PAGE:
*Trigger Warning: sexual violence and rape*
Around 6 months ago, one of my best friends raped me. I won’t say his name because this story is about me, not him. I didn’t want to file a Title IX report because at the time, I didn’t think that what happened was rape, and the police in the town my university is in are notorious for not believing survivors of sexual violence. I only told a few close friends about what had happened but I was so in denial that I would ever experience this, that I refused to call it rape. I didn’t tell my parents, and I still haven’t told my father.
I spent the summer working for a nonprofit organization, which empowered me as a woman and a person, more so than I ever thought possible. I saw my therapist twice a week, which let me talk to a person who I knew would never try to tell me I was wrong and would only ever be supportive. In July I wrote a poem about the first time he abused my body. I called what happened rape for the first time, and I started really actively trying to heal. It didn’t really work, though. After all of my hard work, I still felt broken and crushed by the rape. Although this is normal, it was exhausting and completely disheartening.
If you ask anyone who works with those who have experienced sexual violence, they will never utter the word victim. The word victim is often associated with being helpless and powerless, and fighting back after experiencing sexual violence is all about taking that power back. People who have experienced sexual violence are survivors because they have overcome. That word never quite fit right on me. Frankly, for me, being a survivor meant being able to use my own experience to fight sexual violence and I wasn’t at all prepared to do that. I’m still not.
I didn’t know how to talk about it and I didn’t want to, so I just stopped. It was easier. And it hurt, but not as much as thinking about what he did to me. I didn’t want to be a survivor of anything; I just didn’t want to have had experienced the thing I was surviving in the first place.
I’ve never gone through something as devastating as being raped by someone I trusted with my whole heart and I don’t know if I’ll ever fully heal from what happened. But I do know this: I am more than the worst things that have happened to me. I am an activist, a fighter, an advocate, and I’m working on recognizing that I am a beautiful person worthy of love and respect. Most of all, I’m a human being and I did not deserve to be raped.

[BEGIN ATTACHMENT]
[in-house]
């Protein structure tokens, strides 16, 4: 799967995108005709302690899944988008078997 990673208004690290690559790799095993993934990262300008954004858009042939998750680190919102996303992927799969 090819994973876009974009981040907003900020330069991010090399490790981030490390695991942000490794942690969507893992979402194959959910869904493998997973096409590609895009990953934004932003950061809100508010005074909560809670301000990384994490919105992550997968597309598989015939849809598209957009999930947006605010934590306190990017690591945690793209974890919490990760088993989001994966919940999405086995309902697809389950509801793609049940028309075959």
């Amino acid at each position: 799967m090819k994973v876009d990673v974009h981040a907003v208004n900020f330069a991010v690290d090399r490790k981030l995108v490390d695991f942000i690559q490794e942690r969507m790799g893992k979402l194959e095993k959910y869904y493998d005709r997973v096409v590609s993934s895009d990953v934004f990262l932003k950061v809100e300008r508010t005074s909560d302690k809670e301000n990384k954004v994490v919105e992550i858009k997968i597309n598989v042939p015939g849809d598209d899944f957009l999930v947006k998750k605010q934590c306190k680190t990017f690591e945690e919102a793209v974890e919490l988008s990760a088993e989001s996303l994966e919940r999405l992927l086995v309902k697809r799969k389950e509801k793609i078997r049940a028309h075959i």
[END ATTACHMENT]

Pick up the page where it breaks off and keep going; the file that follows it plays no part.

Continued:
I am healing. Slowly, but surely. I continue to see a therapist, I continue to complain to my friends, they continue to support me. I continue to open up to more and more people as I feel comfortable and safe and welcome. And I continue to not be able to identify as a survivor. It feels like a group I can’t be a part of. Survivors are beautiful people who have turned their assault into something powerful, whatever that means to them. I haven’t healed; I’m sometimes still embarrassed to tell people that I was raped, I still try to erase it from my memory on my worst days. But I had never heard anyone referred to as anything else. You were either a victim or a survivor. And I felt like neither, locked out of this community of people with similar experiences who were all dealing with it in a productive way, while I wasn’t able to.
This September I was at a conference where some members of SEIU Local USWW spoke. USWW represents mostly female, mostly of color, mostly immigrant, janitors across the country. They have fought for decades to end sexual violence in their workplaces, and are currently trying to instigate a program in which women who have experienced sexual violence working as janitors are the ones educating current janitors about their rights in regards to sexual violence. They call these women Promotoras de Justicia.
As soon as the woman speaking said those words, I perked up. This was exactly what I wanted to do and who I wanted to be. These women don’t base their identity on their worst experiences, but rather on the action they have decided to take. They don’t necessarily use their own experience with sexual violence as part of their fight to end it, but they still fight to end it every day. These definitions are just my opinion and the way I see the world, which I understand can be very skewed and completely different from what other people feel and think. What’s most important is that you are valid, and your feelings are valid. Whether you’ve fully healed, you talk about your experiences openly or are still having a hard time admitting it even to yourself, you are valid. I support all those who have experienced sexual violence, whether they label themselves victims, survivors, or something else. But I have found my place and I know that now and forever, I will be a promotora-a promoter of justice.